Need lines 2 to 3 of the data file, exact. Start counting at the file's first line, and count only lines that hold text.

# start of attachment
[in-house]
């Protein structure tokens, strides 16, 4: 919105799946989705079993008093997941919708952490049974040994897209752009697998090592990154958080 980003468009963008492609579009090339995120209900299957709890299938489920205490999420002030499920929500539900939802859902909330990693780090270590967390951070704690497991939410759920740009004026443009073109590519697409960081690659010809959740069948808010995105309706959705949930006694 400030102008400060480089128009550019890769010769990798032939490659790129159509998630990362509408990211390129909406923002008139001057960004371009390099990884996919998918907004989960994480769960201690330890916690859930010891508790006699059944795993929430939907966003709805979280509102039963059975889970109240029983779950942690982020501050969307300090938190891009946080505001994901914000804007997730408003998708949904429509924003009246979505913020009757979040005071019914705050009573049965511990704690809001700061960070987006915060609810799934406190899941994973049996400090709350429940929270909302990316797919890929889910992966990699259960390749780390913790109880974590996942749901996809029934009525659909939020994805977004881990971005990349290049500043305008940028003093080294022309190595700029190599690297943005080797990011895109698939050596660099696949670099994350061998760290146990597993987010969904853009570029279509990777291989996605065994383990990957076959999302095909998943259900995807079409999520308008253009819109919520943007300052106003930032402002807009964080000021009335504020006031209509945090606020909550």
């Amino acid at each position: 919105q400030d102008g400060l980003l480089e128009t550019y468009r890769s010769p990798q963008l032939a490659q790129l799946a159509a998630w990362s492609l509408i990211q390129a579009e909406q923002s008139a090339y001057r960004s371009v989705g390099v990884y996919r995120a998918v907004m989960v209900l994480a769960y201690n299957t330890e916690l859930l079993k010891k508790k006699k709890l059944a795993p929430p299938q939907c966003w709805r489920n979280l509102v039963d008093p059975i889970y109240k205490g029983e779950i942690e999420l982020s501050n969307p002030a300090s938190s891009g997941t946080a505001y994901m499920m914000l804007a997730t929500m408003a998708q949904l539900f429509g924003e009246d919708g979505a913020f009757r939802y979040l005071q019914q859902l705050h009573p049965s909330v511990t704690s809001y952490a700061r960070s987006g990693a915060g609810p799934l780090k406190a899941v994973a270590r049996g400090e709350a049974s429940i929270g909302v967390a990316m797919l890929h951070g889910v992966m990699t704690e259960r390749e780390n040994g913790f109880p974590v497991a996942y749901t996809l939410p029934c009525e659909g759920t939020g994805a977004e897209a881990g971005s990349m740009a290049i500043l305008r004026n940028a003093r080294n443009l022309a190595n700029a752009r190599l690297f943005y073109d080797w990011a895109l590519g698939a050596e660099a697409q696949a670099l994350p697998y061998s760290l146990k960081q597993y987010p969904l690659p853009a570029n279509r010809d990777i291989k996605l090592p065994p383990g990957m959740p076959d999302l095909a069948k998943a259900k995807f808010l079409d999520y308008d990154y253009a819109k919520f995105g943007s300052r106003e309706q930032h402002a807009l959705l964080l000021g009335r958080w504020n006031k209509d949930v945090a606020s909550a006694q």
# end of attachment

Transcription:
């Protein structure tokens, strides 16, 4: 919105799946989705079993008093997941919708952490049974040994897209752009697998090592990154958080 980003468009963008492609579009090339995120209900299957709890299938489920205490999420002030499920929500539900939802859902909330990693780090270590967390951070704690497991939410759920740009004026443009073109590519697409960081690659010809959740069948808010995105309706959705949930006694 400030102008400060480089128009550019890769010769990798032939490659790129159509998630990362509408990211390129909406923002008139001057960004371009390099990884996919998918907004989960994480769960201690330890916690859930010891508790006699059944795993929430939907966003709805979280509102039963059975889970109240029983779950942690982020501050969307300090938190891009946080505001994901914000804007997730408003998708949904429509924003009246979505913020009757979040005071019914705050009573049965511990704690809001700061960070987006915060609810799934406190899941994973049996400090709350429940929270909302990316797919890929889910992966990699259960390749780390913790109880974590996942749901996809029934009525659909939020994805977004881990971005990349290049500043305008940028003093080294022309190595700029190599690297943005080797990011895109698939050596660099696949670099994350061998760290146990597993987010969904853009570029279509990777291989996605065994383990990957076959999302095909998943259900995807079409999520308008253009819109919520943007300052106003930032402002807009964080000021009335504020006031209509945090606020909550």
């Amino acid at each position: 919105q400030d102008g400060l980003l480089e128009t550019y468009r890769s010769p990798q963008l032939a490659q790129l799946a159509a998630w990362s492609l509408i990211q390129a579009e909406q923002s008139a090339y001057r960004s371009v989705g390099v990884y996919r995120a998918v907004m989960v209900l994480a769960y201690n299957t330890e916690l859930l079993k010891k508790k006699k709890l059944a795993p929430p299938q939907c966003w709805r489920n979280l509102v039963d008093p059975i889970y109240k205490g029983e779950i942690e999420l982020s501050n969307p002030a300090s938190s891009g997941t946080a505001y994901m499920m914000l804007a997730t929500m408003a998708q949904l539900f429509g924003e009246d919708g979505a913020f009757r939802y979040l005071q019914q859902l705050h009573p049965s909330v511990t704690s809001y952490a700061r960070s987006g990693a915060g609810p799934l780090k406190a899941v994973a270590r049996g400090e709350a049974s429940i929270g909302v967390a990316m797919l890929h951070g889910v992966m990699t704690e259960r390749e780390n040994g913790f109880p974590v497991a996942y749901t996809l939410p029934c009525e659909g759920t939020g994805a977004e897209a881990g971005s990349m740009a290049i500043l305008r004026n940028a003093r080294n443009l022309a190595n700029a752009r190599l690297f943005y073109d080797w990011a895109l590519g698939a050596e660099a697409q696949a670099l994350p697998y061998s760290l146990k960081q597993y987010p969904l690659p853009a570029n279509r010809d990777i291989k996605l090592p065994p383990g990957m959740p076959d999302l095909a069948k998943a259900k995807f808010l079409d999520y308008d990154y253009a819109k919520f995105g943007s300052r106003e309706q930032h402002a807009l959705l964080l000021g009335r958080w504020n006031k209509d949930v945090a606020s909550a006694q």